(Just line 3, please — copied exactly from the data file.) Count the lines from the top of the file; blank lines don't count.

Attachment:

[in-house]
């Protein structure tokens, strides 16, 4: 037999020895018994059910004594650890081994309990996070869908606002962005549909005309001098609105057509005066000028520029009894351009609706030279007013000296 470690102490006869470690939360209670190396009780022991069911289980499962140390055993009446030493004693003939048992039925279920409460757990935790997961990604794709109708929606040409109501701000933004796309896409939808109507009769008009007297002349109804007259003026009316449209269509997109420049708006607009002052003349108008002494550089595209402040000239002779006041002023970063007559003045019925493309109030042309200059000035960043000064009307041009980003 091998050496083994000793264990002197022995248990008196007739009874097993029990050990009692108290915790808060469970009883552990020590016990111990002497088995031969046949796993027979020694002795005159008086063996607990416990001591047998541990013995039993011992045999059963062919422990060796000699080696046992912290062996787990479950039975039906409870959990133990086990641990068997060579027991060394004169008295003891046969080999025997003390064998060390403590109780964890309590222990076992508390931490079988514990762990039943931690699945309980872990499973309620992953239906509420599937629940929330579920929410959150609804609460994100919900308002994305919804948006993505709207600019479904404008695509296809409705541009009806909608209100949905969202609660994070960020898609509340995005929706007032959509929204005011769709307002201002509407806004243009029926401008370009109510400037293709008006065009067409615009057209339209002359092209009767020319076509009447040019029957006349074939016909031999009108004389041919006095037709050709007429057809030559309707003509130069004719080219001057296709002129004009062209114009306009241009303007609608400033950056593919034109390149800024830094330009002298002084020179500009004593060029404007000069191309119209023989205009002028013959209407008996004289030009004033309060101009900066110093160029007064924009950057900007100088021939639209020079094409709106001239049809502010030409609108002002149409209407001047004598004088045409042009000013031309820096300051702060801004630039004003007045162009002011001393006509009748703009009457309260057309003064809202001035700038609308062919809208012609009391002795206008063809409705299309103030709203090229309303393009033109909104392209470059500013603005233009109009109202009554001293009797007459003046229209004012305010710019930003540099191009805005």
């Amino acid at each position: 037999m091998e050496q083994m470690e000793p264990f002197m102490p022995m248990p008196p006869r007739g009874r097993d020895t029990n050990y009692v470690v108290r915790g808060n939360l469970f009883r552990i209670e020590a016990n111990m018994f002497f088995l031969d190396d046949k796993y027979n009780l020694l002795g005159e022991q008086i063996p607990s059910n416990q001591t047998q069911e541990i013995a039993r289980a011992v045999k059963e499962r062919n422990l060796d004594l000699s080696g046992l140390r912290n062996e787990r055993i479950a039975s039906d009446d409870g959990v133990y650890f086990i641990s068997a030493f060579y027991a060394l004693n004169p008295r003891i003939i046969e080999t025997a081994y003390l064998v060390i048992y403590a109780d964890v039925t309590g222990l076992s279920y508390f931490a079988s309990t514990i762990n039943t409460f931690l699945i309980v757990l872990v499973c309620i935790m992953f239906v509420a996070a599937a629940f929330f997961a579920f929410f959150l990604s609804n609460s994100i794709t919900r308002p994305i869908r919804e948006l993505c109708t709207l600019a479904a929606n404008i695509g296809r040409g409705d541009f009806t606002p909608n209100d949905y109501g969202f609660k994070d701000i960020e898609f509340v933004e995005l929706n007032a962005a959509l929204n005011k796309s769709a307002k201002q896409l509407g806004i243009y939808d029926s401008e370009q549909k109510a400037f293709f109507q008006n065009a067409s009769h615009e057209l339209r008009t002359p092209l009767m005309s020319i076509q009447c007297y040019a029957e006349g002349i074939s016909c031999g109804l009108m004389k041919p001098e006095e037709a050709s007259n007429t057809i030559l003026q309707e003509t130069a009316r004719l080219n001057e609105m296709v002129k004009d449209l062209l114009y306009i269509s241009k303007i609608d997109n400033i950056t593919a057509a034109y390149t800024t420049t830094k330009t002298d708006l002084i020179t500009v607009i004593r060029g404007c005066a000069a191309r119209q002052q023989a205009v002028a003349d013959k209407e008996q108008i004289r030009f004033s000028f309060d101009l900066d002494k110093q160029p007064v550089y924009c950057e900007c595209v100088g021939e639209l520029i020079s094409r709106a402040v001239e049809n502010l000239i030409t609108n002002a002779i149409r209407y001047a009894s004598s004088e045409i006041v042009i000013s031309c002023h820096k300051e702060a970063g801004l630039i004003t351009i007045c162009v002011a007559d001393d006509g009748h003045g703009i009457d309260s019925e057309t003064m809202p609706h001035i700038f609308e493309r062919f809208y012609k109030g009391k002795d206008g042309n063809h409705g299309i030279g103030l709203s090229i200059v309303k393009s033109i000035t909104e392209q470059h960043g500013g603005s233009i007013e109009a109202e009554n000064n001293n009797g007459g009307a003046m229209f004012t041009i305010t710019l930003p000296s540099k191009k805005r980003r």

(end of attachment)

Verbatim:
């Amino acid at each position: 037999m091998e050496q083994m470690e000793p264990f002197m102490p022995m248990p008196p006869r007739g009874r097993d020895t029990n050990y009692v470690v108290r915790g808060n939360l469970f009883r552990i209670e020590a016990n111990m018994f002497f088995l031969d190396d046949k796993y027979n009780l020694l002795g005159e022991q008086i063996p607990s059910n416990q001591t047998q069911e541990i013995a039993r289980a011992v045999k059963e499962r062919n422990l060796d004594l000699s080696g046992l140390r912290n062996e787990r055993i479950a039975s039906d009446d409870g959990v133990y650890f086990i641990s068997a030493f060579y027991a060394l004693n004169p008295r003891i003939i046969e080999t025997a081994y003390l064998v060390i048992y403590a109780d964890v039925t309590g222990l076992s279920y508390f931490a079988s309990t514990i762990n039943t409460f931690l699945i309980v757990l872990v499973c309620i935790m992953f239906v509420a996070a599937a629940f929330f997961a579920f929410f959150l990604s609804n609460s994100i794709t919900r308002p994305i869908r919804e948006l993505c109708t709207l600019a479904a929606n404008i695509g296809r040409g409705d541009f009806t606002p909608n209100d949905y109501g969202f609660k994070d701000i960020e898609f509340v933004e995005l929706n007032a962005a959509l929204n005011k796309s769709a307002k201002q896409l509407g806004i243009y939808d029926s401008e370009q549909k109510a400037f293709f109507q008006n065009a067409s009769h615009e057209l339209r008009t002359p092209l009767m005309s020319i076509q009447c007297y040019a029957e006349g002349i074939s016909c031999g109804l009108m004389k041919p001098e006095e037709a050709s007259n007429t057809i030559l003026q309707e003509t130069a009316r004719l080219n001057e609105m296709v002129k004009d449209l062209l114009y306009i269509s241009k303007i609608d997109n400033i950056t593919a057509a034109y390149t800024t420049t830094k330009t002298d708006l002084i020179t500009v607009i004593r060029g404007c005066a000069a191309r119209q002052q023989a205009v002028a003349d013959k209407e008996q108008i004289r030009f004033s000028f309060d101009l900066d002494k110093q160029p007064v550089y924009c950057e900007c595209v100088g021939e639209l520029i020079s094409r709106a402040v001239e049809n502010l000239i030409t609108n002002a002779i149409r209407y001047a009894s004598s004088e045409i006041v042009i000013s031309c002023h820096k300051e702060a970063g801004l630039i004003t351009i007045c162009v002011a007559d001393d006509g009748h003045g703009i009457d309260s019925e057309t003064m809202p609706h001035i700038f609308e493309r062919f809208y012609k109030g009391k002795d206008g042309n063809h409705g299309i030279g103030l709203s090229i200059v309303k393009s033109i000035t909104e392209q470059h960043g500013g603005s233009i007013e109009a109202e009554n000064n001293n009797g007459g009307a003046m229209f004012t041009i305010t710019l930003p000296s540099k191009k805005r980003r």